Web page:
Above Picture: Poster of Man of Tai Chi
Hard to believe that it has been nearly 15 years since The Matrix was unleashed on the world. That film solidified Keanu Reeves as an action star, surprisingly, however, after two somewhat tepid sequels, he was relegated to a variety of lower profile material. Man of Tai Chi represents a leap of for the nearly 50 year old actor into uncharted territory directing. The daunting task of wearing two hats, (Reeves stars as Donaka Mark, a ruthless underground fight promoter) on a production is difficult, especially when the production takes place in China and English is your native language.
Above Pic: Reeves as Donaka Mark, a stoic businessman. (C) 2013 Village Roadshow Pictures
Man of Tai Chi opens very brutally with an underground fight taking place and the winning fighter stopping just short of maiming or killing his opponent, he is ordered by Donaka Mark (Reeves) to "finish him", when he refuses, not only is his opponent killed by Mark wearing a black face mask, but Mark later dispatches the winning fighter, calling him a coward while stabbing him! Keanu is his usual self, stoic, expressionless, and unemotional, but for his ruthless villain character, it works to some extent.
Above Pic: Karen Mok says "This isn't About Fighting" HAHA! It is about fighting! (C) 2013 Village Roadshow Pictures
Hot on the trail of this underground fight organization is Sun Jingshi, portrayed by Karen Mok. She is trying to look for an angle to break up the ring. Jingshi is a no-nonsense Hong Kong policewoman, leading the investigative team against Donaka. Karen is a long time veteran of a variety of HK action and dramatic films, and her performance in Man of Tai Chi represented a willful determination, breathing life into the "cop" role, often portrayed as a bumbling, unsympathetic character.
Above Pic: Tiger Hu Chen demonstrating his handy-work (C) 2013 Village Roadshow Pictures
The real star in Man of Tai Chi is Tiger Hu Chen. He portrays the title character of Chen Lin Hu, Man of Tai Chi. His character is pulled in several directions. His hi stress job as a priority package delivery guy, he is constantly being pressured by his boss. Chen tries to focus his energy to Tai Chi, delivered artfully by his master Yang, played by Yu Hai. Hai serves as a grounding point, later in the film his temple is threatened by demolition, and Tiger feels obligated to help financially. Finally his longtime girl/fiance Qingsha, played wistfully, caring, and innocently by Qing Ye. Chen is an excellent fighter, and obviously is working hard to potray the difficult character, with a few more films under his belt his acting ability should be on par with his fluid fighting ability.
Although the underground fight film has been beaten like a rented mule lately, Man of Tai Chi tries, somewhat to portray the inner struggles of a fighter as he turns from honor to greed. To save his master's temple Chen turns to Donaka Mark, who promises him a high paying 'security job'. In the first part of the film a car is sent to pick Chen up, he goes all be it reluctantly. Near the end Chen revels in the fight game, and the audience never really knows if it is the fighting or the money he likes more.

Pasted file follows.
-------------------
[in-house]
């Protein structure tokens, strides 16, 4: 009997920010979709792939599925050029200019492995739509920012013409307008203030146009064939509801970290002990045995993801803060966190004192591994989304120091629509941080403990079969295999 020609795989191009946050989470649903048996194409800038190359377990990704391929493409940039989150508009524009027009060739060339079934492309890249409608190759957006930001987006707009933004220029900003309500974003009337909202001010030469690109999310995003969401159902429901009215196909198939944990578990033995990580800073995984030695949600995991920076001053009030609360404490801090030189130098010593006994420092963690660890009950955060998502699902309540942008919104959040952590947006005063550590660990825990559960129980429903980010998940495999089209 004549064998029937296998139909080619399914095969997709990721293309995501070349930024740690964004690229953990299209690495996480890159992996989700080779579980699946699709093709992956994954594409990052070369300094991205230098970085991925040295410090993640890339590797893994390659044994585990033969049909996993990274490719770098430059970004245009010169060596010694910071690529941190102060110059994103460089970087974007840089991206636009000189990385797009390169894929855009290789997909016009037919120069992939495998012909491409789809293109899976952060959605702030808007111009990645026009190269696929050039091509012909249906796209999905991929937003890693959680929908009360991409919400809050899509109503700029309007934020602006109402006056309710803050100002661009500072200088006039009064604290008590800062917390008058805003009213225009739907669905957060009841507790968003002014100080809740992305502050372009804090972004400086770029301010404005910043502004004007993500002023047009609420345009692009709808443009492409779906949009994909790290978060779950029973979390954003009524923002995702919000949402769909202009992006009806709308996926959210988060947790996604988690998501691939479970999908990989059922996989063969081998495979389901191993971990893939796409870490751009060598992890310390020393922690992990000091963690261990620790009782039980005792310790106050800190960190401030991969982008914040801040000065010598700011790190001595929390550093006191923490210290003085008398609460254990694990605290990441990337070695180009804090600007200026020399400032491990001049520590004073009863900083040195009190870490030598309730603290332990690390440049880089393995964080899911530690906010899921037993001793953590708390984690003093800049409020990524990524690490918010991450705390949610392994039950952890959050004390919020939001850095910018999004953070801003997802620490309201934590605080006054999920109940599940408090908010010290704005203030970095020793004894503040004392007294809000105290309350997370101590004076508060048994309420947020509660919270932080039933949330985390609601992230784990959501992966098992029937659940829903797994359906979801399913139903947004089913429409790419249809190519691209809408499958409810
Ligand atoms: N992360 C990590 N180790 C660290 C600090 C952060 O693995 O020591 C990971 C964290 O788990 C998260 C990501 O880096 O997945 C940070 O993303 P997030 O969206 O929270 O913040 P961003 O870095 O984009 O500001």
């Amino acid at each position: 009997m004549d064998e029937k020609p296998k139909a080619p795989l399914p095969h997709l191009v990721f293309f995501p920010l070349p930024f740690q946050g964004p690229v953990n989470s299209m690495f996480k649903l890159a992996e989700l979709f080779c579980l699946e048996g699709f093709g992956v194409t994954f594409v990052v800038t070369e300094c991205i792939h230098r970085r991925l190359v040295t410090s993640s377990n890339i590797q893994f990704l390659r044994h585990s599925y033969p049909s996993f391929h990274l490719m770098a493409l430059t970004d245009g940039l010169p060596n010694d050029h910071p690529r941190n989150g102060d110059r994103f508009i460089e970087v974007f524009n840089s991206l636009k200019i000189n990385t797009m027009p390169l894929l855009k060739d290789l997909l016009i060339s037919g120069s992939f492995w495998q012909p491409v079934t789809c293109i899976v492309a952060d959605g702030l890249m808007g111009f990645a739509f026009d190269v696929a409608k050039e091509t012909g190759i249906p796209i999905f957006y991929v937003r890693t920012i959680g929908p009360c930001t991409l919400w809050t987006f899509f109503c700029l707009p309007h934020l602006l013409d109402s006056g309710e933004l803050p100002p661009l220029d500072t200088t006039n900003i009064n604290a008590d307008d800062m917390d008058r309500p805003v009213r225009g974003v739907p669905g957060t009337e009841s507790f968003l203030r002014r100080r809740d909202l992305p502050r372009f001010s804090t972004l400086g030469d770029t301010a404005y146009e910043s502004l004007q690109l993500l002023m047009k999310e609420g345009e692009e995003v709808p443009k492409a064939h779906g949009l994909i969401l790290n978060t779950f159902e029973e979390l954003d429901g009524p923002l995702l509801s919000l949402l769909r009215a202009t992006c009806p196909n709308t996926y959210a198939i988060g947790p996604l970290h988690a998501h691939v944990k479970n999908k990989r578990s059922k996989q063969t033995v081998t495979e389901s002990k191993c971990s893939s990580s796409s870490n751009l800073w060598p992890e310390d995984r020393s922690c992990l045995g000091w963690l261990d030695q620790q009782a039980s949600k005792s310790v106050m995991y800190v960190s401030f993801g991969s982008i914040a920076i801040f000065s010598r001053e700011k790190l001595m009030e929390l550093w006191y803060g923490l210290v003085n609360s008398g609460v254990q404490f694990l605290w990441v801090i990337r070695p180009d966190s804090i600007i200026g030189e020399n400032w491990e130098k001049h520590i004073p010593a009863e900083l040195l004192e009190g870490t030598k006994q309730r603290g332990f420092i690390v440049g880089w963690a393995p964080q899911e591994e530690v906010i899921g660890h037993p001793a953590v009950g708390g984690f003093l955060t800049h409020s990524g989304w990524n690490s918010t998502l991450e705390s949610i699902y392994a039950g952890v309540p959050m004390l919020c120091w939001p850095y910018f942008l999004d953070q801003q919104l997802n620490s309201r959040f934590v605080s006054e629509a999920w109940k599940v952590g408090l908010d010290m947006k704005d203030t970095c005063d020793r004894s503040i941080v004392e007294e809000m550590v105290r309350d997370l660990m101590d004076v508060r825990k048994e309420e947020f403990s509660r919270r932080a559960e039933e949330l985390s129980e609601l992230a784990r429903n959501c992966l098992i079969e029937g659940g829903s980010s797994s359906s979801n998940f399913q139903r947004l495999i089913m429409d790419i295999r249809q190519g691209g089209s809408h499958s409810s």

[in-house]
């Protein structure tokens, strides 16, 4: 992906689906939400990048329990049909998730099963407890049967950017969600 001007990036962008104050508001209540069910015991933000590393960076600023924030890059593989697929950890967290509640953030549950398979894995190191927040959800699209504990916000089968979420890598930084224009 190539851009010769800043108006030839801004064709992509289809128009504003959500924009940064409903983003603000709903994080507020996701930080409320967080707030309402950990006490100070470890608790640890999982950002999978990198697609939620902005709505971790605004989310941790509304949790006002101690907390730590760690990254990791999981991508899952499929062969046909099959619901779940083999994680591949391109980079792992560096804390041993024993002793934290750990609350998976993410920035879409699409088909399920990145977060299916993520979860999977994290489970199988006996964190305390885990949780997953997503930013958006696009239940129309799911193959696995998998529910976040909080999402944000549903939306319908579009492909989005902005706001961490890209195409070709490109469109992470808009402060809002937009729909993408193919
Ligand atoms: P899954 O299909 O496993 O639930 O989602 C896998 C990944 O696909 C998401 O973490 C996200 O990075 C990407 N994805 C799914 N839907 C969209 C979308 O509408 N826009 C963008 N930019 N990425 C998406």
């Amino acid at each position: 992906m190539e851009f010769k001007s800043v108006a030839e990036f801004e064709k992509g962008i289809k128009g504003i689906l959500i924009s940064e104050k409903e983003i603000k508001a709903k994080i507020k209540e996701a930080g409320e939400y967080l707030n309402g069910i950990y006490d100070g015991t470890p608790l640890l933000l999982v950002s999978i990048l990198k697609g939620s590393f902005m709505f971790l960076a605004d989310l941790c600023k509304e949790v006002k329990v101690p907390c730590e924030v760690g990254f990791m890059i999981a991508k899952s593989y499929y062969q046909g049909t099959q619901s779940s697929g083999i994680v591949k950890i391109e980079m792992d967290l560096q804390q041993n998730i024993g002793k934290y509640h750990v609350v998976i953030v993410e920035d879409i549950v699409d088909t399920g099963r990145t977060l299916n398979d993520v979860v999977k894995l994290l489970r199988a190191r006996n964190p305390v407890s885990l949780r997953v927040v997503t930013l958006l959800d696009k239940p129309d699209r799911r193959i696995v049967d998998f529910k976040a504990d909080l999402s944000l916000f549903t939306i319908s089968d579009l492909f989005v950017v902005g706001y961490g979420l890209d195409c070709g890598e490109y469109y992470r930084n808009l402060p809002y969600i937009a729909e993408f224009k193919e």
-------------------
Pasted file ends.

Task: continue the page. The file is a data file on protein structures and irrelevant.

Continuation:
Where Man of Tai Chi excels is in most of the fights and filming. Although it does appear a few of the fights were cut down to achieve the 101 minute running time, this film offers far more fight action than the average American film. With longtime choreography veteran Woo-Ping involved in the fight mix get ready for some solid action in Man of Tai Chi. My minor complaint is that there is some wire work in some of the fights and none in others, either way I wanted to see a bit of consistency. Several fighting styles are represented, which is a plus, along with the creative angle camera work, made for enjoyment for the action in Man of Tai Chi.
Due to the fact that Man of Tai Chi had a bit of a larger budget, the scenery and fight locations were more creative and opulent than the standard gritty underground fight club film. For one of the fights Chen was helicoptered to this floating barge, where a luxury club had been set up for patrons to watch his fight. Hiring a sexy female fight announcer also added a bit of flare to Man of Tai Chi. Normally I try to stay away from minor characters, unless important to the film, but having an actual onstage announcer for the main fights is a wise choice. Helene Leclerc exudes sexiness, with her looks and commanding speaking voice, she pushes the Man of Tai Chi pre-fight build-up to a crescendo.
Above Pic: Helene Leclerc brings a bit of sexiness to the announcing role, thank goodness Michael Buffer never wears an outfit like that! (C) 2013 Village Roadshow Pictures
Overall I liked Man of Tai Chi, despite the minor quips of some of the fight scenes being cut, some wooden acting, the underground fight-club plot being played out, and the back and forth between English and Chinese language being used throughout. The film is a wall to wall fight-fest that should please any action junkie, I give Man of Tai Chi a solid 7 out of 10.